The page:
In his deposition, Anderson relayed that in the June 13 meeting with Volker and National Security Advisor John Bolton, Bolton warned them “that Mr. Giuliani was a key voice with the President on Ukraine [and] every time Ukraine is mentioned, Giuliani pops up and that the President was listening to Giuliani about Ukraine.” Anderson then documented this exchange in an email to George Kent the next day and sent around a more formal summary later to State Department colleagues as well.
Anderson continued by telling the committees that after a meeting at the Department of Energy on June 18, both he and former Ambassador Taylor discussed that “it was important not to talk about—not to push for individual investigations.” He also explained that Bill Taylor “repeatedly expressed his concern that Giuliani would make his job difficult” and that Taylor requested assurances from Secretary of State Mike Pompeo that “our policy for Ukraine would not change.” Taylor also made it clear to Anderson at that time that if that policy of not pushing for investigations changed, he would resign.
Mr. Anderson testified that he had a “fear that if Giuliani’s narrative took hold, that the Ukrainian Government was an enemy of the President,” and that narrative would undermine the U.S. government’s efforts to resolve the Russia-Ukraine conflict in the Donbas. He also confirmed that after Russia seized Ukrainian military vessels in the Sea of Azov on November 25, 2018, the State Department quickly prepared a statement for the White House to condemn the Russian escalation, but President Trump “put an embargo on any statements [and] there was never a statement from the White House” with regard to those concerns.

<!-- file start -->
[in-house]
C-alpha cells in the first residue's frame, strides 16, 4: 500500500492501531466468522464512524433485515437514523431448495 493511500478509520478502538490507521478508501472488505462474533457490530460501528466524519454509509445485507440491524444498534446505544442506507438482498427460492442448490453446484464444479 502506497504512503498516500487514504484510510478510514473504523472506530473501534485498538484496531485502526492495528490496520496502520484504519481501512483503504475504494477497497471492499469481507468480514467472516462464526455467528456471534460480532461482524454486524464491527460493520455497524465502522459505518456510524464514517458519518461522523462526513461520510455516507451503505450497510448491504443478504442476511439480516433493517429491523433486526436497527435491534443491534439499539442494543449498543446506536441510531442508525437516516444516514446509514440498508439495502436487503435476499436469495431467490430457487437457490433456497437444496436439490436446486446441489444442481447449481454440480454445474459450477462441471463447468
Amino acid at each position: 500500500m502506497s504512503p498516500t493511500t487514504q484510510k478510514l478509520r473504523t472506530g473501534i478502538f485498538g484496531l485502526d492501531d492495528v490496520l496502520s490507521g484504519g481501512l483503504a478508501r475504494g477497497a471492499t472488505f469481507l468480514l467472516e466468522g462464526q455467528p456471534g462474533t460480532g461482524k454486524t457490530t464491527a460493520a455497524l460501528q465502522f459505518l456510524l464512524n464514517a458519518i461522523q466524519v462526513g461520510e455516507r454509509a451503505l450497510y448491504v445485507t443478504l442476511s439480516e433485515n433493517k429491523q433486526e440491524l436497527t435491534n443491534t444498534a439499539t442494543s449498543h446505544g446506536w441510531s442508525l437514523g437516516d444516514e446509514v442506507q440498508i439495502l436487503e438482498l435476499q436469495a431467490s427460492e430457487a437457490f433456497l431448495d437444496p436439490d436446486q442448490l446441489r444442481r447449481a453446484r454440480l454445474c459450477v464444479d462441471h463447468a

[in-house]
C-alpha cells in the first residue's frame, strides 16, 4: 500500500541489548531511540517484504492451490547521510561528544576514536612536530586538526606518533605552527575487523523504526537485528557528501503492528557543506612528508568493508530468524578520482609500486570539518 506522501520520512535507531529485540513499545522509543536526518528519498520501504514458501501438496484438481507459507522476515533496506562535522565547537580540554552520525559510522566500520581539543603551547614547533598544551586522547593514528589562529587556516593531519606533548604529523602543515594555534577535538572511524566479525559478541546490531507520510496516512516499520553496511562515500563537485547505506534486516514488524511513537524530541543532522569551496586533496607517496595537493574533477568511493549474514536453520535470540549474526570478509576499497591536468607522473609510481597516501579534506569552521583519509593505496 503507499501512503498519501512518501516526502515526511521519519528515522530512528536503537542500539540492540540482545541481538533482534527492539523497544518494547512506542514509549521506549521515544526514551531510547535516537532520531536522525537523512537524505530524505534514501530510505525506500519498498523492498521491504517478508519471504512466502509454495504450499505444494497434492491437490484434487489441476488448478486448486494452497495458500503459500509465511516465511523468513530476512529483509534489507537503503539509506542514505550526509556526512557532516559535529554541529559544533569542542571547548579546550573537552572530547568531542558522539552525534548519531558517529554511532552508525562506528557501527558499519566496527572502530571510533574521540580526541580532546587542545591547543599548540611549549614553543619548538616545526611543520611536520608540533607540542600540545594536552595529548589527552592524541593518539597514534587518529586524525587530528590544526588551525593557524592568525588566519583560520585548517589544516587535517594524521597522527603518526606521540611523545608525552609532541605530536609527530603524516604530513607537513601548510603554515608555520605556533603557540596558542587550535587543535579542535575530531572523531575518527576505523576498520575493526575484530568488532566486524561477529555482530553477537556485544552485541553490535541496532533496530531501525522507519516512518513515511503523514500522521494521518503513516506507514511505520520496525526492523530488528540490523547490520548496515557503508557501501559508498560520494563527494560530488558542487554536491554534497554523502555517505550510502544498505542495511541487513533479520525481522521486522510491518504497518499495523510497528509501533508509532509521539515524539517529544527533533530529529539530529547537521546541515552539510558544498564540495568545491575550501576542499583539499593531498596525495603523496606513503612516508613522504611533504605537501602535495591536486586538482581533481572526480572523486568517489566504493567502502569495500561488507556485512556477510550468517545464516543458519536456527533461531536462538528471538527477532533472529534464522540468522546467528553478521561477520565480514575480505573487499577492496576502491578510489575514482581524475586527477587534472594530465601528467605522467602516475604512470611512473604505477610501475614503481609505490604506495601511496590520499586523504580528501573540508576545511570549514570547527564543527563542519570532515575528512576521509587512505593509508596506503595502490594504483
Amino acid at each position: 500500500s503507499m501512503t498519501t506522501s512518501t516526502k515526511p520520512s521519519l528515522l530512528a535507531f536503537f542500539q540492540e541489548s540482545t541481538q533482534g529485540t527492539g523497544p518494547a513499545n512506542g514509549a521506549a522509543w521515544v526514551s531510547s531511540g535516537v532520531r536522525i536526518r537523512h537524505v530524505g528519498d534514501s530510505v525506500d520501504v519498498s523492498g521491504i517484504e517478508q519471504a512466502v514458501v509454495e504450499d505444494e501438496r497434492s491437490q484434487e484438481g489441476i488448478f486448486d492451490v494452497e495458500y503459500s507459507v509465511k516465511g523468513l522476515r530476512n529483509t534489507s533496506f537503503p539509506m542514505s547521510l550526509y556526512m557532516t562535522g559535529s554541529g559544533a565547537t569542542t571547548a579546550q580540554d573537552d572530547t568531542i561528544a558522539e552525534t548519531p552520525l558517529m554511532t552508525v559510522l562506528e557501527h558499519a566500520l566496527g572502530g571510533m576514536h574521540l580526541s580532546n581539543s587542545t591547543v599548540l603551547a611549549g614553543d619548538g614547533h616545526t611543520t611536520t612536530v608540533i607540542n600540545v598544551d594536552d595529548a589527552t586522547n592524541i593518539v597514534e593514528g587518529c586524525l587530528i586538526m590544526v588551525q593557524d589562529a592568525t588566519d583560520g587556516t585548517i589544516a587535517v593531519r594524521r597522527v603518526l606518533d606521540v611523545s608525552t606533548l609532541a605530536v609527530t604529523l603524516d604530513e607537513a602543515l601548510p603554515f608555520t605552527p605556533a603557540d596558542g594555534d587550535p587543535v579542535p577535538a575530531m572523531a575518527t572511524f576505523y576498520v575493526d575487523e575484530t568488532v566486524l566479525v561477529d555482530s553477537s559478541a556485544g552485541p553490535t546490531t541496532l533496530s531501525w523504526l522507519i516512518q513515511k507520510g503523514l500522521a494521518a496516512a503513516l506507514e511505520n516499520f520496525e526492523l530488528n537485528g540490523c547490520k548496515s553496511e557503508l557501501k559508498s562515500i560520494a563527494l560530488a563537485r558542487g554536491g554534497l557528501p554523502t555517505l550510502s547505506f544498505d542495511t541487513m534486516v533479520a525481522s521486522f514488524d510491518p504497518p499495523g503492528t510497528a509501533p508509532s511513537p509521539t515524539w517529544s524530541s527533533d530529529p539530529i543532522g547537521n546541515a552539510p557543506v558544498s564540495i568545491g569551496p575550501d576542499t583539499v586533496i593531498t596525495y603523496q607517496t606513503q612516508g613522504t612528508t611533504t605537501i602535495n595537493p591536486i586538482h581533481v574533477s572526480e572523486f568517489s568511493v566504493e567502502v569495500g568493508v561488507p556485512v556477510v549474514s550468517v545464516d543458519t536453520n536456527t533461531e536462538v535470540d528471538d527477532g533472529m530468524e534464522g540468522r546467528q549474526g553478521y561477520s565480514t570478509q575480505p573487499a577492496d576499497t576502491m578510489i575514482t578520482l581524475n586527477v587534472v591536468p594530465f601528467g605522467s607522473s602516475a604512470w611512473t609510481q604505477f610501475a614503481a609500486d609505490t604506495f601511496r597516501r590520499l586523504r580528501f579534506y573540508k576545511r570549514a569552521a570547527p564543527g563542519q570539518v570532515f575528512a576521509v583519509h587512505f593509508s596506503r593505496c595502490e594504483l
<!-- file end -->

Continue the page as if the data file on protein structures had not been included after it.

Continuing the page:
Where Do We Go From Here?
The House will begin holding public hearings on Wednesday and the first witnesses scheduled to testify are former Ambassador Bill Taylor and George Kent. Reminder that Bill Taylor was the first to confirm to impeachment investigators that Trump was involved in a quid pro quo with Ukraine. On Friday, Nov. 15, we will have public testimony from former Ambassador to Ukraine, Marie Yovanovitch and her ability to explain the nuances of what has occurred so far should be incredibly interesting.
Trump has stated that he will be releasing another “transcript” of a conversation with President Zelensky from April today, but considering how he alters documents, it could delay things while we all decipher what he has changed/left out of this one. There will also be some changes to the format of the witness questioning compared to previous hearings, and I will be explaining what changes we can expect in procedure in a special impeachment post tomorrow, so be sure to check-in for that. I oscillate between calling this week “Impeachment Blanket Bingo” and “Sho Much Shero, Sho Little Time.”
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Amee Vanderpool writes the “Shero” Newsletter and is an attorney, contributor to Playboy Magazine, analyst for BBC radio and Director of The Inanna Project. She can be reached at firstname.lastname@example.org or follow her on Twitter @girlsreallyrule.